Last Thursday a number of our members had an outing to see the Salvation Army's William Booth College based at Champion Park in Southwark, London.
Named after the founder of the Salvation Army, William Booth, the college is where officers of the The Salvation Army are trained. The main building itself is an imposing brick building with an 190-foot high tower, designed by British architect Sir Giles Gilbert Scott. To many in the local area the college and its tower serve as an obvious landmark, sitting as they do near the top of Denmark Hill, near King's College Hospital.
The College's grade II building has a large Assembly hall and library as well as a recently refurbished museum which is open to visitors. A central 'Hub' connects the Assembly hall to the entrance.
Rtn David Lewis has been a member of a number of Rotary Clubs, Vice President of one (and President of one for two short weeks before being moved elsewhere by the Salvation Army); importantly he is still an active member of the Army. Here he tells us about the trip that he organised.
"The weather was pretty chilly for the first day of spring as our group met at Canterbury East train station. We all bundled onto the 9.09am train to Denmark Hill, arriving at the College soon after, at 10.50am.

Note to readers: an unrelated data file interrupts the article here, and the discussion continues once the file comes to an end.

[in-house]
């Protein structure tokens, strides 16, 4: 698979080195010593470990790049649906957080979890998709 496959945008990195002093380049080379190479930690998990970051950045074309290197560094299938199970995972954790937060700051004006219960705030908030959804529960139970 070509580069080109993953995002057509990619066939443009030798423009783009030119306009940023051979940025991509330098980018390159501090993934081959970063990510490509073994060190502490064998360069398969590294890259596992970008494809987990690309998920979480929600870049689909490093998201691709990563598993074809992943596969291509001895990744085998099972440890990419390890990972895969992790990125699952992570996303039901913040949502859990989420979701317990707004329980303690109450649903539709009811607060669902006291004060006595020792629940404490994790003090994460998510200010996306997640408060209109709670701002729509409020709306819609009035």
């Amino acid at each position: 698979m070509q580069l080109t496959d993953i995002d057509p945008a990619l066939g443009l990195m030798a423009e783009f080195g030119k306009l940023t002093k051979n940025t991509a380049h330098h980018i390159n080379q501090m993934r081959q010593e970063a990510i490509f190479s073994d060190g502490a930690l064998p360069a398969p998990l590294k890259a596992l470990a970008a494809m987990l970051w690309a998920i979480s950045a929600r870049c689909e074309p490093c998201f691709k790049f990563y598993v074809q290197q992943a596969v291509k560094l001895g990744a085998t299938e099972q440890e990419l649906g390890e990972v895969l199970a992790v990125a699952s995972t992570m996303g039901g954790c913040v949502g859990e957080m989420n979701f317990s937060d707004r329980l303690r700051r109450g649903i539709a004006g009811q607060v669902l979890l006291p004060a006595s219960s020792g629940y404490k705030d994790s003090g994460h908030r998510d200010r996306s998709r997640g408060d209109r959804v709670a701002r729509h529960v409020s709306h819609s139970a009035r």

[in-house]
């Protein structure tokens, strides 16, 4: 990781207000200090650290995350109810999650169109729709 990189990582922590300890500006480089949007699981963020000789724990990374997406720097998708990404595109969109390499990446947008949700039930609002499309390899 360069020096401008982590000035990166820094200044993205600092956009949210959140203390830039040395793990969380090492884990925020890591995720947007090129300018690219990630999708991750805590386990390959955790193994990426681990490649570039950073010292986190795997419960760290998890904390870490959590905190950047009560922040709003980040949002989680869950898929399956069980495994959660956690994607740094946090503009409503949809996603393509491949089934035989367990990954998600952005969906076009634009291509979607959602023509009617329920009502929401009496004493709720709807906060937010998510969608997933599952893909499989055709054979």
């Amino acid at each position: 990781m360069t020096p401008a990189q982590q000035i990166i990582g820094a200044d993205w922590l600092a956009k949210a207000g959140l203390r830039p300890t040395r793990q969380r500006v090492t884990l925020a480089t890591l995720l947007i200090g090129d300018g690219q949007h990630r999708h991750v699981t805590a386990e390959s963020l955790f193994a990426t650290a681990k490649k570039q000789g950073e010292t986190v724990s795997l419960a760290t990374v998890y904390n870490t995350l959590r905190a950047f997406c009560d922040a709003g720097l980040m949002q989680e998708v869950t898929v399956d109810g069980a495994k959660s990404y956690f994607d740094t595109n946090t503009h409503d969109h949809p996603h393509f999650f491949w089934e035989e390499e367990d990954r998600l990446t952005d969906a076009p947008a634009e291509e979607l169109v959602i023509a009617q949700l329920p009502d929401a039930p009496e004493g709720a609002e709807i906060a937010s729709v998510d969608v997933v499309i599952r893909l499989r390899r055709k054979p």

There, we were met by our host, Sally-Ann Cairns, who showed us to the modern and comfortable Hub where refreshments were served. Here we met two Salvation Army officer friends of Rtn Nan Miller who joined us for the day.
Our first tour was to the International Heritage Centre, where we were taken through the years of history and present-day work and service of the Army.
Following this we were shown to the Dining Hall where we enjoyed a very good meal. While there we enjoyed seeing the very busy hall bustling with many young people having their meals and sharing fellowship.
After lunch we were given a tour of the large campus, including the beautiful worship hall (the BBC's Songs of Praise programme comes from this building on various occasions). This tour was followed by a visit to the children's nursery and the amazing facilities that the children enjoy (including a look at some baby chicks only a few days old!) The nursery is for the children of the trainee cadets.
From there we went to see the students (cadets) accommodation, followed by a leisurely walk through the grounds back to the Hub.
A trip to the tower was arranged for the few who felt they could manage the 150 steps! But this was well worth it - the view from the top gave us sight of much of London, including the City and Docklands.
Refreshments were provided before we had our photographtaken on the steps at the entrance to the remarkable building.
At the conclusion of the visit we crossed the road back to Denmark Hill station. The train we were due to catch was cancelled, so we eventually arrived at Canterbury West station via Ashford. But despite this last minute detour we were able to reflect on a very interesting, informative, and happy day!"
Our thanks go to the staff at the College that made the day such a success.
You can find out more about the College by visiting its web site.
Picture: Rotarians, spouses and other visitors outside the college. Picture credit: Sally-Ann Cairns/Rotary Club of Canterbury.